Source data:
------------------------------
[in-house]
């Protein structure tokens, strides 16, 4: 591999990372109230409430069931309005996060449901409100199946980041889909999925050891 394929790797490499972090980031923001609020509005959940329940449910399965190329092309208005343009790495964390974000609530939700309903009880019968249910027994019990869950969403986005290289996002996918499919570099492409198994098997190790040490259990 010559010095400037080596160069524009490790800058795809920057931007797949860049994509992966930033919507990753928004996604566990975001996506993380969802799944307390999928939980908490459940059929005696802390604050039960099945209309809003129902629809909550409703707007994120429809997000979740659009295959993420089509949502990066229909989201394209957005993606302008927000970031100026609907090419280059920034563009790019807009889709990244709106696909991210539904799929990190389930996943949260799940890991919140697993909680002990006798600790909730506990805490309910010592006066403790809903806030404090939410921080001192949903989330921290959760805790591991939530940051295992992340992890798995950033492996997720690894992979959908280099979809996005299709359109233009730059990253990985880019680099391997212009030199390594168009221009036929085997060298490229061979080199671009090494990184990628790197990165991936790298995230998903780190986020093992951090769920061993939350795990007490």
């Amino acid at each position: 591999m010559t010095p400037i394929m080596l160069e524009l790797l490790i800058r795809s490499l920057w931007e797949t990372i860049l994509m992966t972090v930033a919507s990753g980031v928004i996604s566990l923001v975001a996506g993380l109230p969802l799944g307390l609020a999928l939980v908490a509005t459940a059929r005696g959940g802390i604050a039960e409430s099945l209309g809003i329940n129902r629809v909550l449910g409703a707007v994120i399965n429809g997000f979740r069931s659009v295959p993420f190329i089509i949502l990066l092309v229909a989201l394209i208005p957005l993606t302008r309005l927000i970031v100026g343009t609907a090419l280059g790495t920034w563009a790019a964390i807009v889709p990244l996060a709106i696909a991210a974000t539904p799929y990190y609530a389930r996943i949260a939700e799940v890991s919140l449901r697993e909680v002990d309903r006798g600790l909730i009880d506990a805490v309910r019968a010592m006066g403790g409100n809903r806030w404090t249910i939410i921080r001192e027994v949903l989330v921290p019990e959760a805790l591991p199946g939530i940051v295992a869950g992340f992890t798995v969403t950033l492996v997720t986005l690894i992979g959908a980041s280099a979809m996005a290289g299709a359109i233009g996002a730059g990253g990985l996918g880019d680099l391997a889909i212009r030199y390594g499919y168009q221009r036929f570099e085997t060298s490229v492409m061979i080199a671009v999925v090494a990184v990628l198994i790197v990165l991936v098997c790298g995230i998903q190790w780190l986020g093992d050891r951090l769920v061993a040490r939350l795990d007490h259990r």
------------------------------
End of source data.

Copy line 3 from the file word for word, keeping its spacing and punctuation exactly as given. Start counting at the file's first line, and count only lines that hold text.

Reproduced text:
């Amino acid at each position: 591999m010559t010095p400037i394929m080596l160069e524009l790797l490790i800058r795809s490499l920057w931007e797949t990372i860049l994509m992966t972090v930033a919507s990753g980031v928004i996604s566990l923001v975001a996506g993380l109230p969802l799944g307390l609020a999928l939980v908490a509005t459940a059929r005696g959940g802390i604050a039960e409430s099945l209309g809003i329940n129902r629809v909550l449910g409703a707007v994120i399965n429809g997000f979740r069931s659009v295959p993420f190329i089509i949502l990066l092309v229909a989201l394209i208005p957005l993606t302008r309005l927000i970031v100026g343009t609907a090419l280059g790495t920034w563009a790019a964390i807009v889709p990244l996060a709106i696909a991210a974000t539904p799929y990190y609530a389930r996943i949260a939700e799940v890991s919140l449901r697993e909680v002990d309903r006798g600790l909730i009880d506990a805490v309910r019968a010592m006066g403790g409100n809903r806030w404090t249910i939410i921080r001192e027994v949903l989330v921290p019990e959760a805790l591991p199946g939530i940051v295992a869950g992340f992890t798995v969403t950033l492996v997720t986005l690894i992979g959908a980041s280099a979809m996005a290289g299709a359109i233009g996002a730059g990253g990985l996918g880019d680099l391997a889909i212009r030199y390594g499919y168009q221009r036929f570099e085997t060298s490229v492409m061979i080199a671009v999925v090494a990184v990628l198994i790197v990165l991936v098997c790298g995230i998903q190790w780190l986020g093992d050891r951090l769920v061993a040490r939350l795990d007490h259990r």